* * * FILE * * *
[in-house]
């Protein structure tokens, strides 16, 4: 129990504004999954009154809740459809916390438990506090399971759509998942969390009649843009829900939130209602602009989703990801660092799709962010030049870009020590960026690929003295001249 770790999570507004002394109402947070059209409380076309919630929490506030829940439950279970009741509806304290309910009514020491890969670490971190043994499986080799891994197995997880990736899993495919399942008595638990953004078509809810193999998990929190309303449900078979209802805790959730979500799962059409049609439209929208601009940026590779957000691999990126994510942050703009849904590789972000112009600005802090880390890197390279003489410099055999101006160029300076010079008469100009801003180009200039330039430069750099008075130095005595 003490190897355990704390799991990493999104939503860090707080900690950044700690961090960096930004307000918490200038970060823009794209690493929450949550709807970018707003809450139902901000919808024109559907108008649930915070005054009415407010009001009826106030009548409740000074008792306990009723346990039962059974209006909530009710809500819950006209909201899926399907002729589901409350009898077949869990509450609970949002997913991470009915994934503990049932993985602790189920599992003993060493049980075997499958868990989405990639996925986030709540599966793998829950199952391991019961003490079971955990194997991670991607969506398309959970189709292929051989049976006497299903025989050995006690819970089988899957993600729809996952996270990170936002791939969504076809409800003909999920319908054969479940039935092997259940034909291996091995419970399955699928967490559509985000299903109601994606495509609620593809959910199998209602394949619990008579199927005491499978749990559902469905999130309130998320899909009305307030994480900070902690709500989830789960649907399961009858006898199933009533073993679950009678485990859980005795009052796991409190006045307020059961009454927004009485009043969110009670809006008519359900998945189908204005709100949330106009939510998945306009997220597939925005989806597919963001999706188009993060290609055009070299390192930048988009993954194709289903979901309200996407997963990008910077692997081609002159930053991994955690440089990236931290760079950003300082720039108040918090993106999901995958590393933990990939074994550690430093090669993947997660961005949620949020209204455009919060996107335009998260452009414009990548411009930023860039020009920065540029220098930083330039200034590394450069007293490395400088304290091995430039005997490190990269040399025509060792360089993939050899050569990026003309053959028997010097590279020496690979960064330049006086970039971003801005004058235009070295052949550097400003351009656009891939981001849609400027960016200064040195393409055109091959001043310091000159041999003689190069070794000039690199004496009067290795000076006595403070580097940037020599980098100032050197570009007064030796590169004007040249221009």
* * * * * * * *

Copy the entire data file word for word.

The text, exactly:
[in-house]
């Protein structure tokens, strides 16, 4: 129990504004999954009154809740459809916390438990506090399971759509998942969390009649843009829900939130209602602009989703990801660092799709962010030049870009020590960026690929003295001249 770790999570507004002394109402947070059209409380076309919630929490506030829940439950279970009741509806304290309910009514020491890969670490971190043994499986080799891994197995997880990736899993495919399942008595638990953004078509809810193999998990929190309303449900078979209802805790959730979500799962059409049609439209929208601009940026590779957000691999990126994510942050703009849904590789972000112009600005802090880390890197390279003489410099055999101006160029300076010079008469100009801003180009200039330039430069750099008075130095005595 003490190897355990704390799991990493999104939503860090707080900690950044700690961090960096930004307000918490200038970060823009794209690493929450949550709807970018707003809450139902901000919808024109559907108008649930915070005054009415407010009001009826106030009548409740000074008792306990009723346990039962059974209006909530009710809500819950006209909201899926399907002729589901409350009898077949869990509450609970949002997913991470009915994934503990049932993985602790189920599992003993060493049980075997499958868990989405990639996925986030709540599966793998829950199952391991019961003490079971955990194997991670991607969506398309959970189709292929051989049976006497299903025989050995006690819970089988899957993600729809996952996270990170936002791939969504076809409800003909999920319908054969479940039935092997259940034909291996091995419970399955699928967490559509985000299903109601994606495509609620593809959910199998209602394949619990008579199927005491499978749990559902469905999130309130998320899909009305307030994480900070902690709500989830789960649907399961009858006898199933009533073993679950009678485990859980005795009052796991409190006045307020059961009454927004009485009043969110009670809006008519359900998945189908204005709100949330106009939510998945306009997220597939925005989806597919963001999706188009993060290609055009070299390192930048988009993954194709289903979901309200996407997963990008910077692997081609002159930053991994955690440089990236931290760079950003300082720039108040918090993106999901995958590393933990990939074994550690430093090669993947997660961005949620949020209204455009919060996107335009998260452009414009990548411009930023860039020009920065540029220098930083330039200034590394450069007293490395400088304290091995430039005997490190990269040399025509060792360089993939050899050569990026003309053959028997010097590279020496690979960064330049006086970039971003801005004058235009070295052949550097400003351009656009891939981001849609400027960016200064040195393409055109091959001043310091000159041999003689190069070794000039690199004496009067290795000076006595403070580097940037020599980098100032050197570009007064030796590169004007040249221009």